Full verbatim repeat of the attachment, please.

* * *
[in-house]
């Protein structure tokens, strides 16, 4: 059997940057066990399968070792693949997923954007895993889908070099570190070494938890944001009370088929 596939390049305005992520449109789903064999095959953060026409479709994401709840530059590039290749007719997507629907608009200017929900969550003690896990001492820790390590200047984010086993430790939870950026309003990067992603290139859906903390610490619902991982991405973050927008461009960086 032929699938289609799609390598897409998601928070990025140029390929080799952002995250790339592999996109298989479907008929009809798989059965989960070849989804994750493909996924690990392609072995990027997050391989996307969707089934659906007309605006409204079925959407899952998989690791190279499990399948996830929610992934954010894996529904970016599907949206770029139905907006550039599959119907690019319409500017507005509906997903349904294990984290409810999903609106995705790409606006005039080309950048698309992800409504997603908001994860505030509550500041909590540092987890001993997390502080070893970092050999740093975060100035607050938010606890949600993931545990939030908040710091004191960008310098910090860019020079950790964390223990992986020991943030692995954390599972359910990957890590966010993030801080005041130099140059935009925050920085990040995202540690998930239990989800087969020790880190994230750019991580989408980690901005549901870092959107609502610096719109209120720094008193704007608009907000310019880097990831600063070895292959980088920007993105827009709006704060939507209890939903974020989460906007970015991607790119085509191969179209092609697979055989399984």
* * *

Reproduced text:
[in-house]
């Protein structure tokens, strides 16, 4: 059997940057066990399968070792693949997923954007895993889908070099570190070494938890944001009370088929 596939390049305005992520449109789903064999095959953060026409479709994401709840530059590039290749007719997507629907608009200017929900969550003690896990001492820790390590200047984010086993430790939870950026309003990067992603290139859906903390610490619902991982991405973050927008461009960086 032929699938289609799609390598897409998601928070990025140029390929080799952002995250790339592999996109298989479907008929009809798989059965989960070849989804994750493909996924690990392609072995990027997050391989996307969707089934659906007309605006409204079925959407899952998989690791190279499990399948996830929610992934954010894996529904970016599907949206770029139905907006550039599959119907690019319409500017507005509906997903349904294990984290409810999903609106995705790409606006005039080309950048698309992800409504997603908001994860505030509550500041909590540092987890001993997390502080070893970092050999740093975060100035607050938010606890949600993931545990939030908040710091004191960008310098910090860019020079950790964390223990992986020991943030692995954390599972359910990957890590966010993030801080005041130099140059935009925050920085990040995202540690998930239990989800087969020790880190994230750019991580989408980690901005549901870092959107609502610096719109209120720094008193704007608009907000310019880097990831600063070895292959980088920007993105827009709006704060939507209890939903974020989460906007970015991607790119085509191969179209092609697979055989399984």